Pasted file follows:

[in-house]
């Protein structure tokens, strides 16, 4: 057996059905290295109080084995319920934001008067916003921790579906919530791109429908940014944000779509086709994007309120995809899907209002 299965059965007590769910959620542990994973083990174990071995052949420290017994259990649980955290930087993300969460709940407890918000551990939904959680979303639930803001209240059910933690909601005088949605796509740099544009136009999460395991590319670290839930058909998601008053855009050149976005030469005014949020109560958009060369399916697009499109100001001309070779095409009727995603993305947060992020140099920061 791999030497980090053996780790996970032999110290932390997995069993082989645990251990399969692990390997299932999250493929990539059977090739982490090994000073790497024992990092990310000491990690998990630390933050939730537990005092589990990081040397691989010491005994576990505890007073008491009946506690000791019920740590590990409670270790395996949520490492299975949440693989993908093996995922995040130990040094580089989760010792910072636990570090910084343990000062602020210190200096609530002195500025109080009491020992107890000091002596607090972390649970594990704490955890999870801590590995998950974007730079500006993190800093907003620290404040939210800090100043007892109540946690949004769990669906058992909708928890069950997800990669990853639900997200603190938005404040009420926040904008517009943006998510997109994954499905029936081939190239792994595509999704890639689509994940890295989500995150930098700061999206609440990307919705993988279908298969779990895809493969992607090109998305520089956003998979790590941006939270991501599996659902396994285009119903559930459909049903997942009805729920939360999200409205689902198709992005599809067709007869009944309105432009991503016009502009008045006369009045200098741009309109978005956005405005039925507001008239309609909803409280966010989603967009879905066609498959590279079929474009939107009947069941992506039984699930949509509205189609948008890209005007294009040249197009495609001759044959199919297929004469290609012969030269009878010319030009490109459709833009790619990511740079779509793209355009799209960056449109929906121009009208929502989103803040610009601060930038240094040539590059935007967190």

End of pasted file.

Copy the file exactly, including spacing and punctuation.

[in-house]
């Protein structure tokens, strides 16, 4: 057996059905290295109080084995319920934001008067916003921790579906919530791109429908940014944000779509086709994007309120995809899907209002 299965059965007590769910959620542990994973083990174990071995052949420290017994259990649980955290930087993300969460709940407890918000551990939904959680979303639930803001209240059910933690909601005088949605796509740099544009136009999460395991590319670290839930058909998601008053855009050149976005030469005014949020109560958009060369399916697009499109100001001309070779095409009727995603993305947060992020140099920061 791999030497980090053996780790996970032999110290932390997995069993082989645990251990399969692990390997299932999250493929990539059977090739982490090994000073790497024992990092990310000491990690998990630390933050939730537990005092589990990081040397691989010491005994576990505890007073008491009946506690000791019920740590590990409670270790395996949520490492299975949440693989993908093996995922995040130990040094580089989760010792910072636990570090910084343990000062602020210190200096609530002195500025109080009491020992107890000091002596607090972390649970594990704490955890999870801590590995998950974007730079500006993190800093907003620290404040939210800090100043007892109540946690949004769990669906058992909708928890069950997800990669990853639900997200603190938005404040009420926040904008517009943006998510997109994954499905029936081939190239792994595509999704890639689509994940890295989500995150930098700061999206609440990307919705993988279908298969779990895809493969992607090109998305520089956003998979790590941006939270991501599996659902396994285009119903559930459909049903997942009805729920939360999200409205689902198709992005599809067709007869009944309105432009991503016009502009008045006369009045200098741009309109978005956005405005039925507001008239309609909803409280966010989603967009879905066609498959590279079929474009939107009947069941992506039984699930949509509205189609948008890209005007294009040249197009495609001759044959199919297929004469290609012969030269009878010319030009490109459709833009790619990511740079779509793209355009799209960056449109929906121009009208929502989103803040610009601060930038240094040539590059935007967190």